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You Can't Read This Article Si T'es Pas Bilingue.

Being bilingual est parmi the best pleasures dans le monde entier. Think about it pour un instant. You can utiliser deux different languages en même temps in a such a way that makes ton cerveau wants to exploser from the speed par la quelle it switches from one langue to l'autre but still tu peux do it and ressentir spécial(e) at the same time, et c'est pour ça you are unique.——
le fact that tupeux lire this article without stopping to think est un talent très few people have. La majorité of people struggle to lire juste in one single language, but what you are doing maintenant est un signe of absolute genius. Reading a très complicated texte in two langues différentes seamlessly makes you un(e) nerd et someone quitrouve joy in languages.  Now I want you to ask yourself des très simple questions: what makes you comprendre un texte like this? Did you apprendrelesdeuxlangues separately? Did you grow up dansunefamillebilingue? Quelle langue do you think in more as you liscetexte? W…

Here is why we say Tick Tock, Flip-Flop, and Hip Hop, But not Tock Tick, Flop-Flip, or Hop Hip.

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Have you ever wondered why we say tick-tock, King-Kong, and flip-flop? And why do kong-king and tock-tick sound so awkward to our ears? Why is it fiddle-faddle and pitter-patter rather than faddle-fiddle and patter-pitter? Why?...well 'cause! It turns out that this is one of the unwritten rules that English native speakers know, but don't know they know. I will unravel this amazing rule here for you. Please bear with me.—— This uncanny phenomenon actually has a name in linguistics: Ablaut Reduplication. When you say tick-tock and King-Kong, you are unwittingly following an old grammar rule without actually realizing it, the rule of albaut reduplication. This is one among many rules that you've been following your entire life without realizing it. It is this rule that triggers all the wrong buzzers inside your head when someone says 'hop-hip' and 'pong ping' instead of 'hip hop' and 'ping pong'. This rule was first spotted by Mark Forsyth. Ma…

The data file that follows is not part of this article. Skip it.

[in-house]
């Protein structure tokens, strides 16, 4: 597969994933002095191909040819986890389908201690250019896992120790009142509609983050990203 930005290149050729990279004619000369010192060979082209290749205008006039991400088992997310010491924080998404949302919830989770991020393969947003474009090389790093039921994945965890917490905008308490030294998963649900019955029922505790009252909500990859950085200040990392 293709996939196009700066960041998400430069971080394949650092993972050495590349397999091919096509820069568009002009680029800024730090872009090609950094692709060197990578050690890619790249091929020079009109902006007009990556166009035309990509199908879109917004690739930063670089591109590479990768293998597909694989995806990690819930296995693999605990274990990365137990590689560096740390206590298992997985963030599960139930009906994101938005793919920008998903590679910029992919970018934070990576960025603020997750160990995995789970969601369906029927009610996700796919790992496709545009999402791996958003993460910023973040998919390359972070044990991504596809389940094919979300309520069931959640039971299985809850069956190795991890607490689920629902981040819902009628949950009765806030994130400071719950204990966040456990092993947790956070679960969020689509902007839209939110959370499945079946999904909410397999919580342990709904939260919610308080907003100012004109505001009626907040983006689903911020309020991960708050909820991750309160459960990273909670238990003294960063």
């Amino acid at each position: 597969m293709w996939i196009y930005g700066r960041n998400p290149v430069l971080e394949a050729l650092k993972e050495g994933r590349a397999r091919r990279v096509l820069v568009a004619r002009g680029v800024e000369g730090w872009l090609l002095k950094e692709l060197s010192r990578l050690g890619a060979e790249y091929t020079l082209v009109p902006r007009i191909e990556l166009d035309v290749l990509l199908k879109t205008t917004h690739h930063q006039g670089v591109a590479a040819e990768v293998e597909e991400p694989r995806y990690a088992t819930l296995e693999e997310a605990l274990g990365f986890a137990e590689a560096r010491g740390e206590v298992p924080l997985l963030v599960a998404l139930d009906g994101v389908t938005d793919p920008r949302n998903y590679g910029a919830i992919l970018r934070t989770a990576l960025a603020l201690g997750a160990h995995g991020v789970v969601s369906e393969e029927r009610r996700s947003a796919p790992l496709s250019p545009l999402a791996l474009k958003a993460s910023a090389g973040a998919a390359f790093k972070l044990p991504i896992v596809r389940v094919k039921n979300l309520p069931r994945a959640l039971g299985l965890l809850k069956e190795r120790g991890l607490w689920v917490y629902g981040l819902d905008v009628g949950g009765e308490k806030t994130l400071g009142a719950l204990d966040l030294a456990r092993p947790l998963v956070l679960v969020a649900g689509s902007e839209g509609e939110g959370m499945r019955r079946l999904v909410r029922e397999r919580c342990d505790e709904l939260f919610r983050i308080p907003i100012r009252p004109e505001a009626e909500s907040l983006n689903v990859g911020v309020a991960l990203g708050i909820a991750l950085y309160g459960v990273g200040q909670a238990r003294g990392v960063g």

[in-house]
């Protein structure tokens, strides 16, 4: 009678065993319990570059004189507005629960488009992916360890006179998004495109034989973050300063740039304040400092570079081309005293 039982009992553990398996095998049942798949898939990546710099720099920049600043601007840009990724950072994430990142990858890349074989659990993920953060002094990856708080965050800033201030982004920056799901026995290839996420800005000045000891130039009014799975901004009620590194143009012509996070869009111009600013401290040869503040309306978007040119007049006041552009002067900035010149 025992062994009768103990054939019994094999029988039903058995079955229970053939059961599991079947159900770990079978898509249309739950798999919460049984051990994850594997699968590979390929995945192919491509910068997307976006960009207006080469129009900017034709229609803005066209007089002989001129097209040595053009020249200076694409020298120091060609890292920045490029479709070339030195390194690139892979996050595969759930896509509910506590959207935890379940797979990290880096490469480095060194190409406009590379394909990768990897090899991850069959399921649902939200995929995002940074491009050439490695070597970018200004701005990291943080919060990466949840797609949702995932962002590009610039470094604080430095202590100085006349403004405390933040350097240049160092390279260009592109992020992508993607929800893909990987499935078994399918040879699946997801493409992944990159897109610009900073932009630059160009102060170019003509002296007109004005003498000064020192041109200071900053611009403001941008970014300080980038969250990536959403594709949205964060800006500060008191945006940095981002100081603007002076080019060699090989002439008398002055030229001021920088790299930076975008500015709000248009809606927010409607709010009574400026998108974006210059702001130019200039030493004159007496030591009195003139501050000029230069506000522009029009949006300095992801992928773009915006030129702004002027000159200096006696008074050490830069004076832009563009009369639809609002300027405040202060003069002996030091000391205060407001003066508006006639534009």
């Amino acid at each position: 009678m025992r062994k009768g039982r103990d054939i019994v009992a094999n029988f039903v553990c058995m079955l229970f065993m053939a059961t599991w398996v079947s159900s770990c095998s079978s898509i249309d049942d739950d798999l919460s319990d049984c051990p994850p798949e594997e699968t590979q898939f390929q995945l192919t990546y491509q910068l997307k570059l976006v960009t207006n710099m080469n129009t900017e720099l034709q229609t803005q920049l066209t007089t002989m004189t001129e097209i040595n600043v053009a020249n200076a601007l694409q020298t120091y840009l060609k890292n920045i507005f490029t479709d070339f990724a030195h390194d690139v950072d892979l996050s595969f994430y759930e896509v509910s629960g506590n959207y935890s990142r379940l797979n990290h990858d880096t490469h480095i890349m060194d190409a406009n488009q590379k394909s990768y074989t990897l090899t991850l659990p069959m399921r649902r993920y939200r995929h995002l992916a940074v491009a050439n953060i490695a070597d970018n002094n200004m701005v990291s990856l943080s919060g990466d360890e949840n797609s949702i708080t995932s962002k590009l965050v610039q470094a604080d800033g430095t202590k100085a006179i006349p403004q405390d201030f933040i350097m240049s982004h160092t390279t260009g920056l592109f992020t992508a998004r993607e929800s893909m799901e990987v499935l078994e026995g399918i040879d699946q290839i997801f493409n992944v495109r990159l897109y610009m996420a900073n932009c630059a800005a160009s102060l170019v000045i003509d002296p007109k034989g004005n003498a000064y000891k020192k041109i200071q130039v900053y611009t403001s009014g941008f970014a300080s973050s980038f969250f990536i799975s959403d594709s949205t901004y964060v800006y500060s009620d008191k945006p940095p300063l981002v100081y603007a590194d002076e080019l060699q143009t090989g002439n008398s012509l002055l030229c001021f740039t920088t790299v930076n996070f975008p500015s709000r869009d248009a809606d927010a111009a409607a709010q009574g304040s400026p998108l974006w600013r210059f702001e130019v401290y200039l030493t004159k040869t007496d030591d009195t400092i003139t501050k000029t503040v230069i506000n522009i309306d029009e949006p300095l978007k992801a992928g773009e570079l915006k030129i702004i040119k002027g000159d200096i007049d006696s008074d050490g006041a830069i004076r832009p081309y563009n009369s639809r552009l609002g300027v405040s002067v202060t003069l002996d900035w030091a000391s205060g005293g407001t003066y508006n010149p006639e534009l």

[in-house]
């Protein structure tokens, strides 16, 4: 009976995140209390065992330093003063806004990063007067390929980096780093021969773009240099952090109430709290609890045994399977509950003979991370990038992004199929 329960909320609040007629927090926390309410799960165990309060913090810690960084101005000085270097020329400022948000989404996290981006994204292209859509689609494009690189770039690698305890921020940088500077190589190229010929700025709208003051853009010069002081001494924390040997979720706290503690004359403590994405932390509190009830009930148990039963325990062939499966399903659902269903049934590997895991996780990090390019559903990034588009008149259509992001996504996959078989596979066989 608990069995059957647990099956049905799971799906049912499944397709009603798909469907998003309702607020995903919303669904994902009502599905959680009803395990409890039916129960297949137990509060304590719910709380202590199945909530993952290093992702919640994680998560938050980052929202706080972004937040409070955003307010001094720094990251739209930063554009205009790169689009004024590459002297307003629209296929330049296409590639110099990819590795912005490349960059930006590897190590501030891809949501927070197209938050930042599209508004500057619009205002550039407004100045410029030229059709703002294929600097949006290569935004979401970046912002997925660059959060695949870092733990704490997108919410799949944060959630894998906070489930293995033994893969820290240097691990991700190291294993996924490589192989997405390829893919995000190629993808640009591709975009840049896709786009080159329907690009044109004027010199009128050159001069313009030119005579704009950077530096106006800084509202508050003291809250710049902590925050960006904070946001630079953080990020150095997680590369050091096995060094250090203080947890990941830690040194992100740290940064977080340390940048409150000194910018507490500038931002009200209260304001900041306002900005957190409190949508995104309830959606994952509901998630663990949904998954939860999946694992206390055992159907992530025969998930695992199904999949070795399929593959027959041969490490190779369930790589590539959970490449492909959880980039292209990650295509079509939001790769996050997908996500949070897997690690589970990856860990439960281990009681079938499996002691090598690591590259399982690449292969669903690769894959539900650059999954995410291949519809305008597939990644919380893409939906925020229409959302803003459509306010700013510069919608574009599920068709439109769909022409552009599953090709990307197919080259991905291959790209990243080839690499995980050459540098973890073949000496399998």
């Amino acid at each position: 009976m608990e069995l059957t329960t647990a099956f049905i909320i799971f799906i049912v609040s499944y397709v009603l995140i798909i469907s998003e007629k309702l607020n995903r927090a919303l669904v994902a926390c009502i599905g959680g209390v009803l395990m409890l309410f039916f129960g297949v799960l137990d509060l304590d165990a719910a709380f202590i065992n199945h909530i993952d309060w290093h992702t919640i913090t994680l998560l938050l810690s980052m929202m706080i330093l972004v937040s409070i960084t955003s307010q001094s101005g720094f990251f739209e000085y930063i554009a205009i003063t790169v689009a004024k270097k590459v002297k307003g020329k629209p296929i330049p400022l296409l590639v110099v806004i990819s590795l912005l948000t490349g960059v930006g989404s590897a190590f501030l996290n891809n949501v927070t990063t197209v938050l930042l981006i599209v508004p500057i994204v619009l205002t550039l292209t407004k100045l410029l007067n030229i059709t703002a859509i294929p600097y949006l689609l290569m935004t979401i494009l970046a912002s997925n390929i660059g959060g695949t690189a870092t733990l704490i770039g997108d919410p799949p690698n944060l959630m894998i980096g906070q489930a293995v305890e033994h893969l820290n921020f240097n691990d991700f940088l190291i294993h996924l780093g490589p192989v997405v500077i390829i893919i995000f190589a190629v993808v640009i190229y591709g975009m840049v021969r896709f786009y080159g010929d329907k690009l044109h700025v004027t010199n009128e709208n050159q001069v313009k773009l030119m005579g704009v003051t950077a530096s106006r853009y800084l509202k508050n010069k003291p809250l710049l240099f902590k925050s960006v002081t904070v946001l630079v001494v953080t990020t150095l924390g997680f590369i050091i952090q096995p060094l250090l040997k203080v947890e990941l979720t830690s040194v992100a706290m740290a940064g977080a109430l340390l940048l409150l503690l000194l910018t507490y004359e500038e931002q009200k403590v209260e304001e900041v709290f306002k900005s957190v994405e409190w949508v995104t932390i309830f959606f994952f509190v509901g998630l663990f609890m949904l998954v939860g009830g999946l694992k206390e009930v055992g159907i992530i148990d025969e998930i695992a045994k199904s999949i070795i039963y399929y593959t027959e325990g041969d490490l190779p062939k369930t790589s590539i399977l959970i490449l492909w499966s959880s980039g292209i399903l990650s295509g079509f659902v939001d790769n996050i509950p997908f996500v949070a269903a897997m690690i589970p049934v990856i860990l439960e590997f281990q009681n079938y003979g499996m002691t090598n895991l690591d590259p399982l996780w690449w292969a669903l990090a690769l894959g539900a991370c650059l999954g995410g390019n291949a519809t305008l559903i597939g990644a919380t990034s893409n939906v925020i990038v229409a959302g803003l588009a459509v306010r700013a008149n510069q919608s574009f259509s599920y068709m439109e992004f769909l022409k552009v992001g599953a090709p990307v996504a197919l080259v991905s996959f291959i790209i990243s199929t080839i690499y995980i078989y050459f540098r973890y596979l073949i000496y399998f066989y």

Words that people use which don't exist.

Ever wonder if all the words people use are words that actually exist? By exist we mean they are recognized and included in English dictionaries. Well, some of the words that people confidently use on a day-to-day basis do not exist. Some say that the use of these words highlights a crucial language feature (i.e. change), while other language snobs disagree and scoff when they hear someone use them. Let's find these words out.  ——1. Irregardless. This word has long been used in place of regardless. Adding the irr- will only reverse the meaning.  Merriam-Webster comments that 'there is no such word'. It's a word that has been wandering around since the 1900s and is still far from being widely accepted.2. Firstly secondly, thirdly...ordinal numbers act as both adjectives and adverbs. Why would people take the unnecessary step to add an -ly? They are only being redundant. Although it is widely used, grammarians consider the usage of firstly inferior to that of first. But …

Map shows the literal meaning of every country's name.

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There are beautiful stories and meanings behind every country's name. Well, there should be! Etymology is an interesting subject of its own, add in some geography to it and you will be amazed to find out how astonishing and weird the meanings of some countries' names are.—— While you may know the meaning of your country's name, other countries' names remain a mystery to all of us. To unravel the mystery, Credit Card Compare created an insightful map in which they visualized the literal translations and meanings of every country's name. Let's break that down by continents. And hey, if the images are too small, just zoom in a little or open them in a new tab, they are in high resolution.
AfricaCredit Card Compare Europe Credit Card Compare—— North AmericaCredit Card Compare South AmericaCredit Card Compare——AsiaCredit Card Compare Oceania Credit Card Compare To view the full map in one very big image click [here]. ——You have reached the end of the article. Please subscr…

Worst and funniest spelling mistakes ever.

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We might pretend to hide it, but one of the most satisfying things for us is to spot a mistake. But not just any mistake, a language mistake. You just can't suppress the laughter when you see a silly one. The Language Nerds has brought to you a collection of hilarious errors that slipped past the spelling check to remind you that you have to review what you write before you submit it. Have at them :) ——1.2.3.——4.5.6.——7.8.9.——10.11.12.——13.14.15.——16.17.18.——19.20.————

41 Fascinating words from other languages we should definitely import to English.

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No language has all of the words, and English is no exception. While you can express the complex feeling of “insecurity, fear, concern, and envy over relative lack of possessions, status or something of great personal value, particularly in reference to a comparator, a rival, or a competitor.” with one word (i.e. jealousy), some other very simple concepts need to be expressed with more than one word, like the day after tomorrow. With input from our amazing followers at The Language Nerds, we have compiled a list of some of the most interesting words that exist in other languages but have no equivalent in English. You really don’t want to miss any of them. ——1.2.3.——4.5.6.——7.8.9.——10.11.12.——13.14.15.——16.17.18.——19.20.21.——22.23.24.——